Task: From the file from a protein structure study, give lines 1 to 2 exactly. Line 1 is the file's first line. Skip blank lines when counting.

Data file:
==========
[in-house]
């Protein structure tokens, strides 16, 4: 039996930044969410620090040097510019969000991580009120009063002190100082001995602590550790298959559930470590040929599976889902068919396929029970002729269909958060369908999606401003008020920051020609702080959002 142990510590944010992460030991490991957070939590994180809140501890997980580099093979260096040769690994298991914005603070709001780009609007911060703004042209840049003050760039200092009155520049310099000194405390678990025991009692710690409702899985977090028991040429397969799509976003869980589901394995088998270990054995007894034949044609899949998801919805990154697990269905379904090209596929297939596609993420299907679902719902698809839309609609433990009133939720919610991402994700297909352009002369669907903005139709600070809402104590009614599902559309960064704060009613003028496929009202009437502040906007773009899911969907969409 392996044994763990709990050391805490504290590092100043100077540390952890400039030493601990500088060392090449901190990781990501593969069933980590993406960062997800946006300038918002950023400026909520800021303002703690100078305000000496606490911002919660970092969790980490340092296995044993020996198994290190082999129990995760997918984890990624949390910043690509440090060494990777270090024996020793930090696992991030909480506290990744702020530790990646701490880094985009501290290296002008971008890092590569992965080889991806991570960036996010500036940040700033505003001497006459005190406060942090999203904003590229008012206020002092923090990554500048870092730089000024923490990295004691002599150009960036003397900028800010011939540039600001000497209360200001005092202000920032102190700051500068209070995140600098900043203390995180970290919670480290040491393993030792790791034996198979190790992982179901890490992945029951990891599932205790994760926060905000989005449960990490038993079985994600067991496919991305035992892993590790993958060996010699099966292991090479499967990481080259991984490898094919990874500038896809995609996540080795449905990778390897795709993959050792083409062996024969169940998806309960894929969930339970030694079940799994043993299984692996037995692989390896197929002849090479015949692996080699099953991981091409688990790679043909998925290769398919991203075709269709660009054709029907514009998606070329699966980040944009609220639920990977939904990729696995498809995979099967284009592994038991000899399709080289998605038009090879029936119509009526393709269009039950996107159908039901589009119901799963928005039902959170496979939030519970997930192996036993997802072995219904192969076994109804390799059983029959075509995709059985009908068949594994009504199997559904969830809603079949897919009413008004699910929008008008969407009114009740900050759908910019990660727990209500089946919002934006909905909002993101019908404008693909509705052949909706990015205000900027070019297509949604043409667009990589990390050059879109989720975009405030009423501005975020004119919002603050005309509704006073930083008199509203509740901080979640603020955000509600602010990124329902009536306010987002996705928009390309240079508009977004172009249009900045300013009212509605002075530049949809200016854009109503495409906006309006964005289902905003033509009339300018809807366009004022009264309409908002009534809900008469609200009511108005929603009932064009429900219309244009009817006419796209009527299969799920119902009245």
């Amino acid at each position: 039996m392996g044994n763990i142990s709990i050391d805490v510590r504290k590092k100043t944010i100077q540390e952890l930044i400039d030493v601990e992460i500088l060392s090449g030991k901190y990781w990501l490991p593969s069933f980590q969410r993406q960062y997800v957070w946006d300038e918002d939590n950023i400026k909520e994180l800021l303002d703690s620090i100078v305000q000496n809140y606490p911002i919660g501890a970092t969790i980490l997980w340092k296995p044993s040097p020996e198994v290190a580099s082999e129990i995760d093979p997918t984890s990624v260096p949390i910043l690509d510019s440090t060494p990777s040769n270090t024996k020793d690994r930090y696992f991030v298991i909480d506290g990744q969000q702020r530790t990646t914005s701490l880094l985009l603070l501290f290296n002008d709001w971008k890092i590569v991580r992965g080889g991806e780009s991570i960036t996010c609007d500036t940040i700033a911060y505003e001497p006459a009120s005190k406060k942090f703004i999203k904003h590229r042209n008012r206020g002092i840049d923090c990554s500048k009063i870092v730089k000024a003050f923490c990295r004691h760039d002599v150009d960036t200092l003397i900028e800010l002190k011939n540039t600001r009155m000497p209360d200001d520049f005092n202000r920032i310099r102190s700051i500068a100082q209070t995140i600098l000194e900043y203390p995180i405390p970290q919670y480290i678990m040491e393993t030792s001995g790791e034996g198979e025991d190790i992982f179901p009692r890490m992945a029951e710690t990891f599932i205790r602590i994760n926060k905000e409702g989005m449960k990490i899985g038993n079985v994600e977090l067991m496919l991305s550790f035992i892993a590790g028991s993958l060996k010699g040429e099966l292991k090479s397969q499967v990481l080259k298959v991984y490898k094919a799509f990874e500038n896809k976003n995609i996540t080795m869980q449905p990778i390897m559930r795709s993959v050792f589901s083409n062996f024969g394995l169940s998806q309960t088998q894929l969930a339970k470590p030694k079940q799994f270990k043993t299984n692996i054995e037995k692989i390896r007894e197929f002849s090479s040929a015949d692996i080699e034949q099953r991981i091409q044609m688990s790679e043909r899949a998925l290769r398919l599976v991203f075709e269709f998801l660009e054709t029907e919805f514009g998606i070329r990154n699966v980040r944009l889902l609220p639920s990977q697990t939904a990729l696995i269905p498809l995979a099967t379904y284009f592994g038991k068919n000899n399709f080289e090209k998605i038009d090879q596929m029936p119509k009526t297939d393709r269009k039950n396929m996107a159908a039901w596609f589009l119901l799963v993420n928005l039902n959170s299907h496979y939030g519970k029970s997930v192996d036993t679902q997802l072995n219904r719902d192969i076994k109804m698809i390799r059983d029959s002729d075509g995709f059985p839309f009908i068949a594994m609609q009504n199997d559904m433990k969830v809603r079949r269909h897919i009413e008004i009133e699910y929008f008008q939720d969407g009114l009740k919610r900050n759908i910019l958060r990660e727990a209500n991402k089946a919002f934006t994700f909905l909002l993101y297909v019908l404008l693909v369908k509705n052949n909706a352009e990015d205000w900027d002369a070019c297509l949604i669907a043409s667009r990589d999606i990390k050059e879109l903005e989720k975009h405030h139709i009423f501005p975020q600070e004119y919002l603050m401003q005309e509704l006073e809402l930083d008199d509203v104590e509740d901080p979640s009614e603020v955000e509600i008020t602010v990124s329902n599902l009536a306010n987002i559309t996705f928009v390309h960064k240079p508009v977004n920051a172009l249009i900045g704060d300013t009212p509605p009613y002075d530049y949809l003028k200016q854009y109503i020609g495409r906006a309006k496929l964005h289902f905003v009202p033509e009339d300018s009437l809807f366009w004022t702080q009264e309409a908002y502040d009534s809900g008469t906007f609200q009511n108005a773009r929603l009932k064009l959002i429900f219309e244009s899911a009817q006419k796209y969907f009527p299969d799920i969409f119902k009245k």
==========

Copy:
[in-house]
């Protein structure tokens, strides 16, 4: 039996930044969410620090040097510019969000991580009120009063002190100082001995602590550790298959559930470590040929599976889902068919396929029970002729269909958060369908999606401003008020920051020609702080959002 142990510590944010992460030991490991957070939590994180809140501890997980580099093979260096040769690994298991914005603070709001780009609007911060703004042209840049003050760039200092009155520049310099000194405390678990025991009692710690409702899985977090028991040429397969799509976003869980589901394995088998270990054995007894034949044609899949998801919805990154697990269905379904090209596929297939596609993420299907679902719902698809839309609609433990009133939720919610991402994700297909352009002369669907903005139709600070809402104590009614599902559309960064704060009613003028496929009202009437502040906007773009899911969907969409 392996044994763990709990050391805490504290590092100043100077540390952890400039030493601990500088060392090449901190990781990501593969069933980590993406960062997800946006300038918002950023400026909520800021303002703690100078305000000496606490911002919660970092969790980490340092296995044993020996198994290190082999129990995760997918984890990624949390910043690509440090060494990777270090024996020793930090696992991030909480506290990744702020530790990646701490880094985009501290290296002008971008890092590569992965080889991806991570960036996010500036940040700033505003001497006459005190406060942090999203904003590229008012206020002092923090990554500048870092730089000024923490990295004691002599150009960036003397900028800010011939540039600001000497209360200001005092202000920032102190700051500068209070995140600098900043203390995180970290919670480290040491393993030792790791034996198979190790992982179901890490992945029951990891599932205790994760926060905000989005449960990490038993079985994600067991496919991305035992892993590790993958060996010699099966292991090479499967990481080259991984490898094919990874500038896809995609996540080795449905990778390897795709993959050792083409062996024969169940998806309960894929969930339970030694079940799994043993299984692996037995692989390896197929002849090479015949692996080699099953991981091409688990790679043909998925290769398919991203075709269709660009054709029907514009998606070329699966980040944009609220639920990977939904990729696995498809995979099967284009592994038991000899399709080289998605038009090879029936119509009526393709269009039950996107159908039901589009119901799963928005039902959170496979939030519970997930192996036993997802072995219904192969076994109804390799059983029959075509995709059985009908068949594994009504199997559904969830809603079949897919009413008004699910929008008008969407009114009740900050759908910019990660727990209500089946919002934006909905909002993101019908404008693909509705052949909706990015205000900027070019297509949604043409667009990589990390050059879109989720975009405030009423501005975020004119919002603050005309509704006073930083008199509203509740901080979640603020955000509600602010990124329902009536306010987002996705928009390309240079508009977004172009249009900045300013009212509605002075530049949809200016854009109503495409906006309006964005289902905003033509009339300018809807366009004022009264309409908002009534809900008469609200009511108005929603009932064009429900219309244009009817006419796209009527299969799920119902009245």